Analyzing Student Readiness, Interest, & Learning Styles

Helping Students Succeed with Everything They Bring to the Classroom is a Crucial Part of Individualized Instruction

Under the "differentiated instruction" umbrella, there is room for individual instruction, group instruction, and more.  Whether a teacher is looking at students individually, or in small or larger groups, there is a further need to assess the general level of each student's readiness, interest, and learning styles.

Because every student learns differently, just placing students within a group or giving a student individualized attention is just the beginning.  Teachers must continue to focus on the subtleties affecting each individual student'slearning, which chiefly have to do with the following:

  1. Readiness.  What does the student bring to the class, from outside the class, that affects learning?  A teacher may assess whether or not a student has had support from home for learning the subject.  A teacher may ask whether a student has already spent time learning this subject, prior to the class.  Readiness may be affected by factors outside the direct subject matter.  For example, a teacher may assess what is generally happening in a student's home environment that affects learning.
  2. Interest.  Understanding student interst may be difficult.  Directly asking a student may not always be effective.  A teacher must often be creative in assessing the level of a student's interest in the subject.  In general, engaging the student in some kind of communication or sharing exercises can be very effective.  For example, some students may reveal theiur level of interest by writing  brief and fun essay on the subject, or speaking about it out loud to peers.  Teachers must be aware of what the student is revealing in these moments.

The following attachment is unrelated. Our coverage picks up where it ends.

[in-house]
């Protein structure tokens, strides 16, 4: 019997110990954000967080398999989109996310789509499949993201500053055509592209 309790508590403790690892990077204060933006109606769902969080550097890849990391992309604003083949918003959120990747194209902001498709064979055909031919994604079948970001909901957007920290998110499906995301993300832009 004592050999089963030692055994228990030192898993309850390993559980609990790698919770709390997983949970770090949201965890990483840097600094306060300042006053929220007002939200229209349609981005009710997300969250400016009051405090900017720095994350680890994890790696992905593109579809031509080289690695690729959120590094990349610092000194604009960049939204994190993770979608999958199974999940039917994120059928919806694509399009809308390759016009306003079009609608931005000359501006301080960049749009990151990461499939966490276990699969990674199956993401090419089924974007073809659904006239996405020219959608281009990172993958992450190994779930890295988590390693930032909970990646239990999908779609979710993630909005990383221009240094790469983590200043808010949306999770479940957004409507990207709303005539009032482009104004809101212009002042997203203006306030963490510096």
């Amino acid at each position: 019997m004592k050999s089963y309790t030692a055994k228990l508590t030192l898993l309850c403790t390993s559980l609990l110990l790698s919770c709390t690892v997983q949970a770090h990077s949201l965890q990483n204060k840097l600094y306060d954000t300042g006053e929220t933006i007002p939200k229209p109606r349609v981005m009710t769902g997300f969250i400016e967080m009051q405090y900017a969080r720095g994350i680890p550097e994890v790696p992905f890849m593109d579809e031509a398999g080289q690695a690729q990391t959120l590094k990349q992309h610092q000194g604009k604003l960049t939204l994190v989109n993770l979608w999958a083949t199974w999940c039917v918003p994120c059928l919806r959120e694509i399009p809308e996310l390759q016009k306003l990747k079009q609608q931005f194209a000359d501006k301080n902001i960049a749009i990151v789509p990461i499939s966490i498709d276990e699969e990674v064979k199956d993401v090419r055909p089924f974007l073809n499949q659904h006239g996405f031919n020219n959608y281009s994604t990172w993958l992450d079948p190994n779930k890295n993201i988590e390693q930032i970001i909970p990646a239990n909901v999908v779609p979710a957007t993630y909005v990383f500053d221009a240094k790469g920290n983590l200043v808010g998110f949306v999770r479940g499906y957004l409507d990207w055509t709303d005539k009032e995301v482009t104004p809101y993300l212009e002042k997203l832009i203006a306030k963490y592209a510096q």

3. Learning Style.  This is a subject all its own, but the teacher's job is to understand which of the established learning styles a student gravitates towards.  According to research by Martin Gardener, these include: Verbal-Linguistic, having more success learning from reading, writing, and speaking.  Logical-Mathematical, an interest in analyzing numbers, patterns, and relationships.  Visual-Spatial, a focus on visualizing information via drawings, sketches, pictures, diagrams, or similar materials.  Auditory-Musical, an attraction to melody, singing, or performing or listening to music.  Bodily-Kinesthetic, where students learn most effectively via physical movement, touch, and dynamism (moving rather than sitting still).  Interpersonal, a primary interest in interacting with others through cooperative and group approaches.  Intrapersonal, when students' do best working alone and indepndently achieving goals.  Naturalistic, which is when students get greatest energy from living things and the natural world.

Putting all of the readiness, interest, and learning styles together helps teachers develop the best plan for their students.  An educational consultant can bring knowledge of all three key factors.  The consultant can help apply these factors across the full range of students in a classroom, then develop a successful plan that works for everyone.

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